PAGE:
3. Top HR Tips
Top 5 Tips for employing people
Employing people can be a bit of a minefield! How do you make sure you comply with legal requirements, and how do you protect your organisation? What happens if things don't work out or something goes wrong? How do you 'exit' someone in the right way in order to minimise any risk of being sued and being taken to an employment tribunal?
To help you get started we have set out the TOP 5 must do's when you employ someone. These are the priority areas and by addressing these you will reduce your risk and also provide employees with information that will help them perform and conduct themselves how you want them to!
TOP 5 Tips
1. Have a Written Contract of Employment
The contract is the foundation on which the employment relationship is built. A good contract will give the business flexibility and protection. It will save you money, time and a whole lot of grief! Read the section on Contracts and make sure you put one in place with every employee. Send the contract BEFORE they start so the terms are clear from the outset. There is also a legal requirement to issue employees with written terms of employment from day one of employment and a good contract will also ensure you meet these legal obligations.
Further information: there is a full section on Contracts of Employment that also covers the written statement of terms.
2. Have a Clear Job Description
Be clear about what you want someone to do. A clear job description will clarify for the business and your employee what you want and expect from them. It will allow you to measure whether they are doing the job well. You can then take this further and include performance indicators to measure how well they are doing and help them focus on the priorities. Only YOU can decide what the overall priorities are and if you don't make this clear, your employees will make up their own priorities (well, wouldn't you?).
Further information: Read the guidance notes on Job Descriptions for further information.
3. Confirm Things in Writing
The problem with verbal agreements is that they are open to interpretation and people can become very selective about what they heard or understood. Confirming things in writing will prevent this from happening. Putting things in writing starts with the contract of employment, but then you need to document any changes in terms (e.g. change of hours, change in job role or duties; bonus schemes or additional payments); resignations (if an employee resigns or says they will be retiring, ask them to confirm it in writing - or write to them to confirm what was said); any areas of concerns - you can express your concern about someone’s performance or conduct using a 'File Note for Improvement' or letter of concern.
Further information: Look at the section on HR Administration as a starting point.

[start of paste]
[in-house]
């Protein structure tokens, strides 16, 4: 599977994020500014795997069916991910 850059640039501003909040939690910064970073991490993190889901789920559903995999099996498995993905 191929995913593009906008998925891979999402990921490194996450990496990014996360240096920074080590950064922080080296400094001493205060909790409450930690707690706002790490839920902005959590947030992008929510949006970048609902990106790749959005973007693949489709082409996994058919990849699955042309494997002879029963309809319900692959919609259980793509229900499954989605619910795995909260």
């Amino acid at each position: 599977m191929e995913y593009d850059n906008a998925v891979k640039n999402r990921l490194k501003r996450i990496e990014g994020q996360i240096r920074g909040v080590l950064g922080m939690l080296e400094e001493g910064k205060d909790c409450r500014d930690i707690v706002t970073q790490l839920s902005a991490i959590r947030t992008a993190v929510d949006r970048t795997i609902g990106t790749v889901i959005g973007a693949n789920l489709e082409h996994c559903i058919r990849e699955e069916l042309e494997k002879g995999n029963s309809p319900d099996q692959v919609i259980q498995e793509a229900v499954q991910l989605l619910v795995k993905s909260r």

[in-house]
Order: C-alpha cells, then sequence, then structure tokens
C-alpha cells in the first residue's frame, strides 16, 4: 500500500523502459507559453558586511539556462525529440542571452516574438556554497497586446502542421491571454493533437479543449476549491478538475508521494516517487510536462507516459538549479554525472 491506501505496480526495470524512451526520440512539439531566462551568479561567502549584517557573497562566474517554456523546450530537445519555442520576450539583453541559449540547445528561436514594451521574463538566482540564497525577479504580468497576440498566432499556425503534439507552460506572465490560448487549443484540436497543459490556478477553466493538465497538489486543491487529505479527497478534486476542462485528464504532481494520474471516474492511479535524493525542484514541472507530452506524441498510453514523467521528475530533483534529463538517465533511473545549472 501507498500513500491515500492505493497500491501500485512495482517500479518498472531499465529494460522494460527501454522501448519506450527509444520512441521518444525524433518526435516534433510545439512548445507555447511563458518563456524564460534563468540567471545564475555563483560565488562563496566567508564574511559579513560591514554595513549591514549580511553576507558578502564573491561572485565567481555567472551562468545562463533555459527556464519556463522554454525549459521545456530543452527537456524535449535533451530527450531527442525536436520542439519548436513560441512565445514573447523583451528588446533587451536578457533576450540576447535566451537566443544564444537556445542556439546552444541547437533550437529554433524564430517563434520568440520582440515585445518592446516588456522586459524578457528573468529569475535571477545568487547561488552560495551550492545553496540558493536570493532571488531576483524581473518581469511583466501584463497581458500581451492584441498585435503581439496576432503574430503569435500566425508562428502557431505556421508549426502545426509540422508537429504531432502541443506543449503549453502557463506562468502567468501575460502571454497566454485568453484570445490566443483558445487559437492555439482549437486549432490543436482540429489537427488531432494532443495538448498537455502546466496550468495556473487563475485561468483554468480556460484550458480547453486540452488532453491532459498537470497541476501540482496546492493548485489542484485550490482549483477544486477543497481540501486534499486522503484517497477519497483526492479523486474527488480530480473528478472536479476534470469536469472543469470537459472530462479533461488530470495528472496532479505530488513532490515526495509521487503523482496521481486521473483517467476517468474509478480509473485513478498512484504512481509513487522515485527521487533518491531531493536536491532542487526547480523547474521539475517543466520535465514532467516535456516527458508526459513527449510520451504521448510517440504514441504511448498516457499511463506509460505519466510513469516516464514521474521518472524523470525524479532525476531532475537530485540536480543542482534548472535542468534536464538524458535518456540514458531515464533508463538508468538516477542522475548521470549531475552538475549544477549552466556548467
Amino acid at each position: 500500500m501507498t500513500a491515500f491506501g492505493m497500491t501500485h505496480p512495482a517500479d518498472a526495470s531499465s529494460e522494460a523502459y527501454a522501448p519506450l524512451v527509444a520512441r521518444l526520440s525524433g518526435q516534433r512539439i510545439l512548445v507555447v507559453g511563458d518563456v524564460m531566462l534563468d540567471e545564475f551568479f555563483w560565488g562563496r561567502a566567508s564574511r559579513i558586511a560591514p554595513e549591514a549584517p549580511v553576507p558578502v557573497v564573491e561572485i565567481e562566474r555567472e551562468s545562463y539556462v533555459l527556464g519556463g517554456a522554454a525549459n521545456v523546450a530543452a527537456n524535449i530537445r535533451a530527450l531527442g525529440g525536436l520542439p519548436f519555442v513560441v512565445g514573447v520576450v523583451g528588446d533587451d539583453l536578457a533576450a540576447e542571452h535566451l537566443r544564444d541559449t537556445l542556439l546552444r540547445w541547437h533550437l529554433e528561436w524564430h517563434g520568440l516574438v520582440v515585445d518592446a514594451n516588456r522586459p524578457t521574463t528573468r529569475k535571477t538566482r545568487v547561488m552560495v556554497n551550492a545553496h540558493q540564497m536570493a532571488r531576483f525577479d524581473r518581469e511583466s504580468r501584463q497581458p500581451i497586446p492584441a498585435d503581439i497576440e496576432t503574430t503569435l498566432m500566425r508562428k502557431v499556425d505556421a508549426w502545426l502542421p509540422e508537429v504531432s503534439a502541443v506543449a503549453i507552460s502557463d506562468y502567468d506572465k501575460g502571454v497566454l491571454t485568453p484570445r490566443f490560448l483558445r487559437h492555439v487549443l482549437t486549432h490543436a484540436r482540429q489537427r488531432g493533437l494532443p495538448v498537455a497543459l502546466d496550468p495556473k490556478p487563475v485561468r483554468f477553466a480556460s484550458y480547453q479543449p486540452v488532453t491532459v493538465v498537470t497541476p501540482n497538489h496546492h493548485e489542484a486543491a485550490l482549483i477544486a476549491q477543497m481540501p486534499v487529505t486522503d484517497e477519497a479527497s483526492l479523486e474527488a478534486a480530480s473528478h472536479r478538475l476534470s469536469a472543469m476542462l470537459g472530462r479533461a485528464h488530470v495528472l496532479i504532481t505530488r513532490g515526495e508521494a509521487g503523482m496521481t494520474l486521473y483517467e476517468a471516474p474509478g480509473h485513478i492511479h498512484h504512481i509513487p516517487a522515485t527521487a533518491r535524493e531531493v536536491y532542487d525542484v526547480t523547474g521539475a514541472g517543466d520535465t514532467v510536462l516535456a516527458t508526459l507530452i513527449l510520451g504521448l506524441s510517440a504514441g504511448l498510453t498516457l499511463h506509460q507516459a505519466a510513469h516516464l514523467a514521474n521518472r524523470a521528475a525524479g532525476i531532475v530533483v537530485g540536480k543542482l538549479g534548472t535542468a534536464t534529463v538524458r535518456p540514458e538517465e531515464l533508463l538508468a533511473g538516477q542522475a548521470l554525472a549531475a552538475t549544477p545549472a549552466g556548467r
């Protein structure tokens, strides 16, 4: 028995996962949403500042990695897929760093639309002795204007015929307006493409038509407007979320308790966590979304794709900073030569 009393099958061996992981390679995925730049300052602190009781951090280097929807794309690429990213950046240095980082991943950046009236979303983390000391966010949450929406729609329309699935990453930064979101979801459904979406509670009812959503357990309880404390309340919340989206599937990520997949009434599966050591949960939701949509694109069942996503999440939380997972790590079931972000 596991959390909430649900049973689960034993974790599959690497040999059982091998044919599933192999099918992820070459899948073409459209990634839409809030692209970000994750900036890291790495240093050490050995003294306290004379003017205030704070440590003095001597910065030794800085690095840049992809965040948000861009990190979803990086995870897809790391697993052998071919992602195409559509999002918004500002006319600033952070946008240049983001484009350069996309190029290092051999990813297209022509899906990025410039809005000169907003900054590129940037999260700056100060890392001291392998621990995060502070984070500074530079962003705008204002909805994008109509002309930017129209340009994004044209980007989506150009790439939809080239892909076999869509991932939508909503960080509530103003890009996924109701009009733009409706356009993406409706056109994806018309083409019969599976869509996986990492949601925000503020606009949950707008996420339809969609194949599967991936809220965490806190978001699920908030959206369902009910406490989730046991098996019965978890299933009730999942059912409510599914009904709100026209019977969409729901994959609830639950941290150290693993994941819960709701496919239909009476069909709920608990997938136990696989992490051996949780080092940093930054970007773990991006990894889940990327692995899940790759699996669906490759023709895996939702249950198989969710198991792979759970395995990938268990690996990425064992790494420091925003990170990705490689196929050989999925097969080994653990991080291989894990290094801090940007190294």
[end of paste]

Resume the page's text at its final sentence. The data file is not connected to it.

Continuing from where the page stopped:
4. Have Procedures and Follow Them
Employment law and HR is all about procedures. You should have relevant procedures in place (e.g. disciplinary, grievance and equal opportunities) and you should FOLLOW the procedure should you need to. For example, there is no point in having a disciplinary procedure and then ignoring it! You will end up in all sorts of trouble that could have been avoided.
Further information: the template policy documents will help you put procedures in place, so you meet your legal requirements (and more) and provide clarity in other areas.
The Family Friendly policies (e.g. maternity, flexible working, paternity etc.) set out all the current statutory requirements with a step-by-step plan for you to run through for the most common situations.
5. Never Dismiss Someone on The Spot
There is no such thing as instant dismissal. If you dismiss someone on the spot - for whatever reason - you will probably lose an unfair dismissal claim. If in doubt suspend the employee and then follow your procedure. (for times when you may not need to follow a procedure, please see unfair dismissal and qualifying period).
Further information: the section on disciplinary gives comprehensive notes on how to prepare for and manage a disciplinary situation (and also how to help avoid disciplinary situations).
And one for luck...
6. Communication and keeping up to date
There is no point in putting all the right documents and policies in place if you don’t communicate these to employees. Find an effective way to do this (e.g. an employee handbook).
And finally make sure you keep everything up to date. Employment law changes, and you cannot afford to be relying on out of date policies or procedures. Our updates will keep you informed, or for a solution that does it all for you, take a look at the ultimate HR compliance system YourHR.space.
The different sections and categories on this site will take you through each step of employment in more detail... start with the Step by Step HR and work from there...